Bannu: A diphtheria epidemic has killed 9 people including children and adults in North and South Waziristan.

The emergency has prompted authorities to issue a red alert in the mainland towns neighbouring the two tribal districts of the Federally Administered Tribal Area (Fata).

People sick with diphtheria have been brought to different hospitals in Bannu and D.I.Khan where they are being treated. Reacting to the disease that threatens to become an epidemic, the Khyber Pakhtunkwa government has issued a health alert in the districts adjacent to Fata like Bannu, Dera Ismail Khan, Tank and Hangu etc.

Doctors at the Agency Headquarters Hospital (AHQ) Miranshah in North Waziristan Agency (NWA) said the disease had assumed epidemic proportions because the hospital lacks medicine and vaccines to control it.

“When we take our patients to AHQ Hospital Miranshah, they refer us to Bannu or elsewhere for treatment and vaccination,” said Muhammad Noor from NWA who has admitted his son in the District Headquarters Hospital in Bannu.

He said there were no arrangements in the local hospital in NWA to save the lives of patients.

A press dispatch from the KPK government on Thursday said that emergency has been declared in all the hospitals of the areas close to Fata to avoid spread of diphtheria that has claimed several lives in Fata.

The statement said there were no anti-diphtheria vaccines available in Pakistan. It said the provincial health department had contacted the United Nations’ children fund UNICEF and the World Health Organisation (WHO) for provision of vaccines.

At the DHQ Hospital in Bannu, 40 patients were brought in from Palangzai and Khuziayee in North Waziristan – neighbourhoods to which the local people have recently repatriated after being displaced in 2014 by the military operation Zarb-e-Azb. Another 30 people sick with diphtheria were from the Srela area of South Waziristan.

Though there are AHQ hospitals in the twin tribal agencies, they lack basic health facilities to treat the repatriated population, according to health officials based there.

The incidence of a communicable disease like diphtheria in the sister agencies to which repatriation of the internally displaced people continues has created a health scare in absence of vaccines to treat patients.

“Anti-Diphtheria Serum ( ADS) is the only treatment for the patients but it is unavailable here at the moment,” said Medical Superintendent Rehman Afridi at the AHQ Miranshah in NWA.  He said they had contacted the Fata Secretariat in Peshawar, seeking provision of medical supplies. “We do have an isolation ward for the patients of diphtheria but no medicines to treat them.”

The local people in Miranshah confirmed that the disease has become endemic, saying the Palngzai and Khuzaiayee areas adjacent to the remote saidgee have witnessed frequent incidence of the diphtheria.

“We have several children with sore throat and temperature that the doctors describe as diphtheria,” said Alam Khan, a local in saidgee that is adjacent to the Ghulam Khan town bordering Afghanistan.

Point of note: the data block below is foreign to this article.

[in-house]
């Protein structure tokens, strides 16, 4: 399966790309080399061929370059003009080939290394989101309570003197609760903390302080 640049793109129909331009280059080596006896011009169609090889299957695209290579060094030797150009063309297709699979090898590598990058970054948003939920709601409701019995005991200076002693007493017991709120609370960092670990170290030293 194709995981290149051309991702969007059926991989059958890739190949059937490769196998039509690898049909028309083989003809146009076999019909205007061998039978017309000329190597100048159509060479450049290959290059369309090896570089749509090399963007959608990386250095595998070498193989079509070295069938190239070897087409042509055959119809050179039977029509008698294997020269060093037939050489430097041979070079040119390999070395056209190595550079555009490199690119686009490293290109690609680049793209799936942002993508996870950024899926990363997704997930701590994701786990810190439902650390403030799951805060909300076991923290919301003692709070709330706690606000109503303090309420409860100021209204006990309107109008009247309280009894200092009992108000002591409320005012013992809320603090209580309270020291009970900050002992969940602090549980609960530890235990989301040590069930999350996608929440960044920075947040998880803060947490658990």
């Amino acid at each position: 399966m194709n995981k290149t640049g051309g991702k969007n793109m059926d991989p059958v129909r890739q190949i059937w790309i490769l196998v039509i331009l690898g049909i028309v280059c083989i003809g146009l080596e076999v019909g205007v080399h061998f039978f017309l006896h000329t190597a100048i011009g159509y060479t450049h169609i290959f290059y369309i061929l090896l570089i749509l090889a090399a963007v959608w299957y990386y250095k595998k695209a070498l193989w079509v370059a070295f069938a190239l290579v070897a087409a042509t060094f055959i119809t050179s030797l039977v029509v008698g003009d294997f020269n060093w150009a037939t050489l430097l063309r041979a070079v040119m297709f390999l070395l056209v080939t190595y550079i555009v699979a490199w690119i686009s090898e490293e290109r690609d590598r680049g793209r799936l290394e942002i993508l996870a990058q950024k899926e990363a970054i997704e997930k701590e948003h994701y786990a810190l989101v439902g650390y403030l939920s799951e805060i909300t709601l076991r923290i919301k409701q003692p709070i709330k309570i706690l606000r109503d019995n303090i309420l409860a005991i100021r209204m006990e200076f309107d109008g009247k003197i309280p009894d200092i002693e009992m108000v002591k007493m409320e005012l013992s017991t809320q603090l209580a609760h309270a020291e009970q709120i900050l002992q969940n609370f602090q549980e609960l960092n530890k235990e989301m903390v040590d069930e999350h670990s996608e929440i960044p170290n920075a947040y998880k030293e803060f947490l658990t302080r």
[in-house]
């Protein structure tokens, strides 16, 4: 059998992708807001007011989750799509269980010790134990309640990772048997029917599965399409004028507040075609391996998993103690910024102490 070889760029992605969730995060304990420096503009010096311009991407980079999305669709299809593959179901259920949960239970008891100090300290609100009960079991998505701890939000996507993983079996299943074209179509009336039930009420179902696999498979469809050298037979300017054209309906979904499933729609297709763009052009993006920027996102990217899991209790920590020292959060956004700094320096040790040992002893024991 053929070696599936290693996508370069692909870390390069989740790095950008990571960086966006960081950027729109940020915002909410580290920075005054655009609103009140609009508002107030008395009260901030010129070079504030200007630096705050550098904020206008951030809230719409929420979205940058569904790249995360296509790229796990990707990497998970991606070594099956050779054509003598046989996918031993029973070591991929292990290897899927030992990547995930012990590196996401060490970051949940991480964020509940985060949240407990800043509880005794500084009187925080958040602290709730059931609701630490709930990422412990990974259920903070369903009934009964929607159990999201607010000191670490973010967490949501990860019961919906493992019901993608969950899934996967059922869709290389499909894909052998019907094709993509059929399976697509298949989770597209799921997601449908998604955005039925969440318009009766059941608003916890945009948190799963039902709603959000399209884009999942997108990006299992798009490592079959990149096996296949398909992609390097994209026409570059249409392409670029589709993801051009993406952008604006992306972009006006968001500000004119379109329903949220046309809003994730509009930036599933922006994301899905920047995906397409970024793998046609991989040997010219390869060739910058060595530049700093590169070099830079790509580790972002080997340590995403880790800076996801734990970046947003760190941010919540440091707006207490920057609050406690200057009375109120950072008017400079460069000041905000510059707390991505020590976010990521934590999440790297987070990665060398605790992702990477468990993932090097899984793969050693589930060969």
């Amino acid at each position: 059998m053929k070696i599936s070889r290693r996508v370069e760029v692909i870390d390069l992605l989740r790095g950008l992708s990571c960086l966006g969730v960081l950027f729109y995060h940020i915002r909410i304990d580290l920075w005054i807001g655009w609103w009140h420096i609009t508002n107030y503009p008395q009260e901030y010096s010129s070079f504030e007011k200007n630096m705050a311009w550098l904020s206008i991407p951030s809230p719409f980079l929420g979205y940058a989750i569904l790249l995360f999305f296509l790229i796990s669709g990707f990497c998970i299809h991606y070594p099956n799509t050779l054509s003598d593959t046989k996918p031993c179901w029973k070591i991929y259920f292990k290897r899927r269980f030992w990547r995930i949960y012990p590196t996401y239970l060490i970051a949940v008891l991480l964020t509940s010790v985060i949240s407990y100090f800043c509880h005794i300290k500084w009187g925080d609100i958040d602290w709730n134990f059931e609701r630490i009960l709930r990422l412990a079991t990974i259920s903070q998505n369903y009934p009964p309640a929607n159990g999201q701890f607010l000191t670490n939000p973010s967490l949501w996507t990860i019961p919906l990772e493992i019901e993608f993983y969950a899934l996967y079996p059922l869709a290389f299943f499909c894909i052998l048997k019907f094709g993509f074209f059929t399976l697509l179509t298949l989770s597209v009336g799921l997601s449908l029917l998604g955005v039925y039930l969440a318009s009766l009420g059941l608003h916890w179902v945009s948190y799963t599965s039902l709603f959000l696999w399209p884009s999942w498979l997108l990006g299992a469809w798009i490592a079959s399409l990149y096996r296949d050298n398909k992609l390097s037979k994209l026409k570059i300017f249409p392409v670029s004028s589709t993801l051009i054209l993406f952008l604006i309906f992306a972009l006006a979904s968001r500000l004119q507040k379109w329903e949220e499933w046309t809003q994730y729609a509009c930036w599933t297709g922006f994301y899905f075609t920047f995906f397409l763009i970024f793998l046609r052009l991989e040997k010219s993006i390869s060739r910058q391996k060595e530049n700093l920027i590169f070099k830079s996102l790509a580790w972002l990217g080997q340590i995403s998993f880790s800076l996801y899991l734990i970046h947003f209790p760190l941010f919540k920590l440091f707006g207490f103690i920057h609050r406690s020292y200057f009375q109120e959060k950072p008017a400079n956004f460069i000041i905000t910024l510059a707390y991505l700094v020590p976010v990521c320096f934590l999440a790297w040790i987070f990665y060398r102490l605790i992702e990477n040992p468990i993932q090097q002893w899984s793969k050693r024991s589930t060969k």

In Fata, the agency surgeon is responsible for vaccination and providing health facilities to the rural population and community health centres away from the main hospitals. Dr Inayat, the Agency Surgeon in North Waziristan, said special medical camps had been arranged in the affected areas while another medical camp will be set up in saidgee.

“We realise the intensity of the situation and we are doing our best to combat the disease but still there is need to tackle the situation on emergency basis,” he said.

The situation in SWA is even worse, say locals, where five people including two sisters have died of the highly contagious disease in Srela, a remote area of Tehsil Serveki.

“It takes a long time to reach to mainland towns in the plains like Dera and Tank,” said Rehman Gul Mehusd from SWA. “I have two kids affected by diphtheria at home and I don’t know what to do.”

Health authorities in Fata and KP said anti-diphtheria serum was not just unavailable locally but also in the capital Islamabad.

“We have asked Director General Health Punjab for help as ADS is only available in Lahore,” said Dr Ikhtyar Ali, Deputy Director EPI at the Fata Secretariat.

He said urgent steps had been taken to stop the fast-spreading disease. Special medical teams had been dispatched to Miranshah and Sarvekai tehsil to vaccinate people in the affected areas.

Dr Ali said ADS had been provided to hospitals in Bannu and Dera Ismail Khan. However, NWA and SWA had yet to get any due to shortage of medicine.

“You have to keep the patients in isolation and also there is big problem of power availability in Fata which is needed for vaccines as they have to be stored at low temperature,” said Dr. Ali.

While the health authorities claim they are working overtime to control the disease, the locals say they have yet to see vaccination teams visiting their areas.

Haji Rehmat Khan from the Palangzai area in NWA told News Lens at the DHQ Hospital in Bannu that the authorities have yet to respond seriously to the emergency.

“We are losing our dear ones while the authorities are busy in meetings,” said a dejected Khan, on the verge of tears. “We are still waiting for vaccination in our villages but where are they?”


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